Getting your first smear test soon? Here’s what you need to know
Many people don’t know just how simple smear tests can be. They only take a few minutes, and Public Health England research shows that once women have been screened, 8 in 10 (87%) are ‘glad they went’ and that they were ‘put at ease by the nurse or doctor doing the test’ (84%). Regular screening is important because it can help stop cervical cancer before it starts.
For those who are unsure, here is a step-by-step guide to what happens during a smear test:
- The equipment required is laid out on a clean tray. This includes a speculum, lubrication, cytobrush and thin prep pot.
- The woman should understand the test she is having and give verbal consent to go ahead.
- She usually gets ready in privacy and removes her lower half clothing.
- She lies on an examination couch with her legs covered with a sheet.
- The clinician places the speculum which is covered in lubrication inside the woman’s vagina and visualises her cervix.
- The cytobrush is applied to the cervix and rotated ten times in a clockwise direction. The speculum is removed from the woman’s vagina and she can get dressed.
- The brush is placed in the thin prep pot and moved around to release cells from the brush into the thin prep solution. The lid is applied to the pot and the pot labelled and sent to the laboratory.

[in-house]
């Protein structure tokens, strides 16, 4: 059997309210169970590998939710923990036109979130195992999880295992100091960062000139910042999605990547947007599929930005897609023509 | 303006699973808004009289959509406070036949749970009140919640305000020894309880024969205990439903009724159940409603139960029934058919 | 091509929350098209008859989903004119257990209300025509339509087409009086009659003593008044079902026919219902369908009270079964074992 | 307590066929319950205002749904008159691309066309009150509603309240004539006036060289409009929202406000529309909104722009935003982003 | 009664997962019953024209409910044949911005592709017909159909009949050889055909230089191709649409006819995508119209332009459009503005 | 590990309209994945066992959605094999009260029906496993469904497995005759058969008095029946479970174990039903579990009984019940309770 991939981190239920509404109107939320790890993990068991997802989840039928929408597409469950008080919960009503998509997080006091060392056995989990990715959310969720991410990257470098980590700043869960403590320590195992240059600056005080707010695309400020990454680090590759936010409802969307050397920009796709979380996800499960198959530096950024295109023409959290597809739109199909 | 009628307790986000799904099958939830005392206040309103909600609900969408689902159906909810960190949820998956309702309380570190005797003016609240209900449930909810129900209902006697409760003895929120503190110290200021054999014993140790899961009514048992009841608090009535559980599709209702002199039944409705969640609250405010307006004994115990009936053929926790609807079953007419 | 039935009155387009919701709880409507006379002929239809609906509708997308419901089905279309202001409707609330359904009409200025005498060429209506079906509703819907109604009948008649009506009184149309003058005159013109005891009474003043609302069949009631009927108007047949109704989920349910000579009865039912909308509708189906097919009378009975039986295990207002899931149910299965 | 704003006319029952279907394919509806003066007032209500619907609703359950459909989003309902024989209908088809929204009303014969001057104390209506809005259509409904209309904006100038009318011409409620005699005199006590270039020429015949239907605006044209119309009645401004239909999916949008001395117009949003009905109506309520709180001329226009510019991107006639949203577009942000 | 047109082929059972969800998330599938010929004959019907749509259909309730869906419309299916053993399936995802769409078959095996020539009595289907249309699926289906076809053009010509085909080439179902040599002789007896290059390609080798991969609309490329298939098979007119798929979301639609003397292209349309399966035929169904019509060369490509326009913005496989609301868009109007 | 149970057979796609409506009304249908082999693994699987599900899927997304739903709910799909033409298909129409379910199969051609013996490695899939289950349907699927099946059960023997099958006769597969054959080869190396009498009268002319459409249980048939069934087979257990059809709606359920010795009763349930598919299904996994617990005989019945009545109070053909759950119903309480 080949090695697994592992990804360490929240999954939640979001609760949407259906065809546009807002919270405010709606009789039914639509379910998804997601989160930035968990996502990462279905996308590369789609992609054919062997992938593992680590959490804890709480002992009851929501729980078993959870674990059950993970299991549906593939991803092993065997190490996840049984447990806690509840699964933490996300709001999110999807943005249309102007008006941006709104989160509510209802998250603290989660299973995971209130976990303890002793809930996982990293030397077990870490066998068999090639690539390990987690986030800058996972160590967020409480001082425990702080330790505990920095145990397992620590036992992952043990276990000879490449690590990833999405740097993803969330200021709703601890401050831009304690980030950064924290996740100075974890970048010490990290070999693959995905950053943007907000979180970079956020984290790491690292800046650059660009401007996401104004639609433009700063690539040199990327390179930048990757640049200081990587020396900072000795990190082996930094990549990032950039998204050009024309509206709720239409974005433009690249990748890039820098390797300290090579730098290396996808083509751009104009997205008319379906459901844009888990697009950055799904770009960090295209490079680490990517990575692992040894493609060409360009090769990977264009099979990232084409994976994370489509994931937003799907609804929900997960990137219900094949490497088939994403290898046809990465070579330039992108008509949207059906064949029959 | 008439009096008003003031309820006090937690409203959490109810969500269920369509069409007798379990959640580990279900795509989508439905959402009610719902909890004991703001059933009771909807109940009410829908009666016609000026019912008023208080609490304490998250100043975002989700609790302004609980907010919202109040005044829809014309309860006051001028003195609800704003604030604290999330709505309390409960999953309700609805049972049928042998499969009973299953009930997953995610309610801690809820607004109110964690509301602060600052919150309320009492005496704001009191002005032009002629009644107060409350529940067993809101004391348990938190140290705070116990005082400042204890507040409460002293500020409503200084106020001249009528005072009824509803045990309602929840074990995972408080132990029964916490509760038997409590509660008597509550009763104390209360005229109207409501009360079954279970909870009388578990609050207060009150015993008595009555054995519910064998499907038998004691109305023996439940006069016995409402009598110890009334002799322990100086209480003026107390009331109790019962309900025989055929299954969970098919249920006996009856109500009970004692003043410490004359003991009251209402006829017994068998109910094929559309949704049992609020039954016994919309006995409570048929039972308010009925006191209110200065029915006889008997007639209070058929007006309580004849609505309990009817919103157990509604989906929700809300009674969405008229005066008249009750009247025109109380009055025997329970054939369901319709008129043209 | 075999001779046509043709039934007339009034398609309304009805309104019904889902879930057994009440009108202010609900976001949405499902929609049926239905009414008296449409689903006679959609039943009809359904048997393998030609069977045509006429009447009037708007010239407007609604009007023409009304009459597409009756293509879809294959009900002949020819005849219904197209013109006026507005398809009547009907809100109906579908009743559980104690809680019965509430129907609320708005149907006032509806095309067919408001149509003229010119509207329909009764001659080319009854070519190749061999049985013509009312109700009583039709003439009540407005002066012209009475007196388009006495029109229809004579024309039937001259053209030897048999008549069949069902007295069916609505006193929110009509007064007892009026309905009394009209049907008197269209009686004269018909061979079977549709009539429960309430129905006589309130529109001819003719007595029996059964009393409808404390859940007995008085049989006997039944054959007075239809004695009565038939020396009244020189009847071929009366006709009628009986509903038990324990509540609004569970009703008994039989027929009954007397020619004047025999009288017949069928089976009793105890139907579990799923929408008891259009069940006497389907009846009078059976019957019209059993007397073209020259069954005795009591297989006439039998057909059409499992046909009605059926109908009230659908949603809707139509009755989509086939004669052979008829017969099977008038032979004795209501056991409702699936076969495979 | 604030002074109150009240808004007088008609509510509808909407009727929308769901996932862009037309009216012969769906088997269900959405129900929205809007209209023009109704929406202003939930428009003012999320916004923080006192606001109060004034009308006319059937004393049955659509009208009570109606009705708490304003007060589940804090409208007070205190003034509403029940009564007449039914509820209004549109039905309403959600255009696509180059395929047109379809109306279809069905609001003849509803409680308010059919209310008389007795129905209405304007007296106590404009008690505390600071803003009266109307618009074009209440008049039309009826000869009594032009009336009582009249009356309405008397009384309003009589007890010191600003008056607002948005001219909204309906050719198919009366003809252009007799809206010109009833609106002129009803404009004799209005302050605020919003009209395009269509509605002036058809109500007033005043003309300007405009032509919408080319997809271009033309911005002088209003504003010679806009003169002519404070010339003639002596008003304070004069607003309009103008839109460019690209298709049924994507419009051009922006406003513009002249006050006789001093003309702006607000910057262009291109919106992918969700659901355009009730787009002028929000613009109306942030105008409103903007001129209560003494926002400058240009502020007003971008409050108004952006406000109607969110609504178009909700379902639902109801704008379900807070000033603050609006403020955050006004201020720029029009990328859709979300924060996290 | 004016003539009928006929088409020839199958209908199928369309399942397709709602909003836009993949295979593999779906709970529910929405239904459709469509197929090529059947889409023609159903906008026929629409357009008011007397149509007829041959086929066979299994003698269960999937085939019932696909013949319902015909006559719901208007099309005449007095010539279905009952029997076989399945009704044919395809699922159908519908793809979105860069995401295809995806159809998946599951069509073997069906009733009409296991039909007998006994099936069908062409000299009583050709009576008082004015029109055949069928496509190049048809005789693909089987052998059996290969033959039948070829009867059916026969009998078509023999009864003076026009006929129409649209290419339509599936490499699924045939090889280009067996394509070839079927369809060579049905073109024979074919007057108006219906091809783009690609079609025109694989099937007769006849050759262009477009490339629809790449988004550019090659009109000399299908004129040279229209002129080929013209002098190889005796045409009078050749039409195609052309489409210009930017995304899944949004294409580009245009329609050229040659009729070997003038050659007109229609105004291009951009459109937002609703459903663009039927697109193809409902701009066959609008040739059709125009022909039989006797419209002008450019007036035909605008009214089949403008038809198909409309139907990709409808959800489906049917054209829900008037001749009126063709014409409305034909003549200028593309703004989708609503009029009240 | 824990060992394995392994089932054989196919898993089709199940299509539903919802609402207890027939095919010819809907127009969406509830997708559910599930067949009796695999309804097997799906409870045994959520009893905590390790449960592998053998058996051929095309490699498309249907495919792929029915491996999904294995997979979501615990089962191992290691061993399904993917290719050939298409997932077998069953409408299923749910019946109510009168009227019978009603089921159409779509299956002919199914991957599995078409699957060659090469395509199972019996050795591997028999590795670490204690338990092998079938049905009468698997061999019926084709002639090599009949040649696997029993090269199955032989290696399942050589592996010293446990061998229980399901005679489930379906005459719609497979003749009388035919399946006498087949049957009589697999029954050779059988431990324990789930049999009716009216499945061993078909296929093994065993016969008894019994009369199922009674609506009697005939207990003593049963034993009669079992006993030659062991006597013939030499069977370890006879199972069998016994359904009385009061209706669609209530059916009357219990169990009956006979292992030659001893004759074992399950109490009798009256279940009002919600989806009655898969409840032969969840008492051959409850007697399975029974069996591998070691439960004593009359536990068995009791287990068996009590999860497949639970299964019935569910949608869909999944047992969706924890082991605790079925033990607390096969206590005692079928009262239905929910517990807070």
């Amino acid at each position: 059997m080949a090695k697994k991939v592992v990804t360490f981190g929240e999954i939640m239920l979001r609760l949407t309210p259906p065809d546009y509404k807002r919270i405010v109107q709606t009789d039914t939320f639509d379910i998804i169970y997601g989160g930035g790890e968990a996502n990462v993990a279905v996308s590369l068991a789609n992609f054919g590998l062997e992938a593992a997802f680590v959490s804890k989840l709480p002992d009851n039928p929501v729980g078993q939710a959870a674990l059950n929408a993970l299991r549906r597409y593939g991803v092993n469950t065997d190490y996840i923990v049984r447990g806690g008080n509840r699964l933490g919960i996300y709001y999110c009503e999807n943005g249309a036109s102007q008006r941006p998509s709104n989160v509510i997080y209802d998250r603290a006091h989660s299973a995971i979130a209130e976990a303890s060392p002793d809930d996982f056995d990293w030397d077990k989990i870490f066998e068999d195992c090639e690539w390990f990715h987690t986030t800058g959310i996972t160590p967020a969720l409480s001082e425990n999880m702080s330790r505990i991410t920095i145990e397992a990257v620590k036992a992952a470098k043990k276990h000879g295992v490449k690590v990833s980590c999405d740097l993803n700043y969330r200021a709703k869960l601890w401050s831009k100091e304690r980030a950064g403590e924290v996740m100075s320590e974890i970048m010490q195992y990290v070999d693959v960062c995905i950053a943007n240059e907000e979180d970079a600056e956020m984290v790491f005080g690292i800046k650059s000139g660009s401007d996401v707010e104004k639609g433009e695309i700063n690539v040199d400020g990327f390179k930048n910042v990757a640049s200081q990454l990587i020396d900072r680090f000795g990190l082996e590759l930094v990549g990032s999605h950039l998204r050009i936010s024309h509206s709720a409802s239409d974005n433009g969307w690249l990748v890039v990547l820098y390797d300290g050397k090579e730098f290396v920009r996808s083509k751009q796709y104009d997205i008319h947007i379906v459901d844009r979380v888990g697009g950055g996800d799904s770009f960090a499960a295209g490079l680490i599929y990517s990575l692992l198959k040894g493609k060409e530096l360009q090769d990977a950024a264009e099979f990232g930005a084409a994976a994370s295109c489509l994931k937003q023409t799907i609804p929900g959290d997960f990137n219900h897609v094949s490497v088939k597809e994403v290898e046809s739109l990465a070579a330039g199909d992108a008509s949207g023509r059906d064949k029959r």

…And here are some things that don’t happen:
- Smear tests are very painful – smear tests may feel a little uncomfortable but should not be painful.
- An abnormal smear test means you have cancer – an abnormal smear is very common and does not mean cancer. It means that your smear test has done its job and picked up an abnormality before it becomes anything serious These pre-cancerous cells can be then diagnosed and treated using colposcopy, so that cervical cancer is prevented.
- They check for sexually transmitted infections – they don’t.
- I don’t think I need a smear test – anyone with a cervix should have regular smear tests.
- You don’t have to go for cervical screening if you have had the HPV vaccine – the vaccine provides a high degree of protection against cervical cancer however it does not provide full protection. The new vaccine (Gardasil 9) prevents 90% and the old vaccine prevents 70% of all cervical cancer. Therefore, it is very important that you still attend regular screening even if you have been vaccinated to reduce your risk and have maximum protection.
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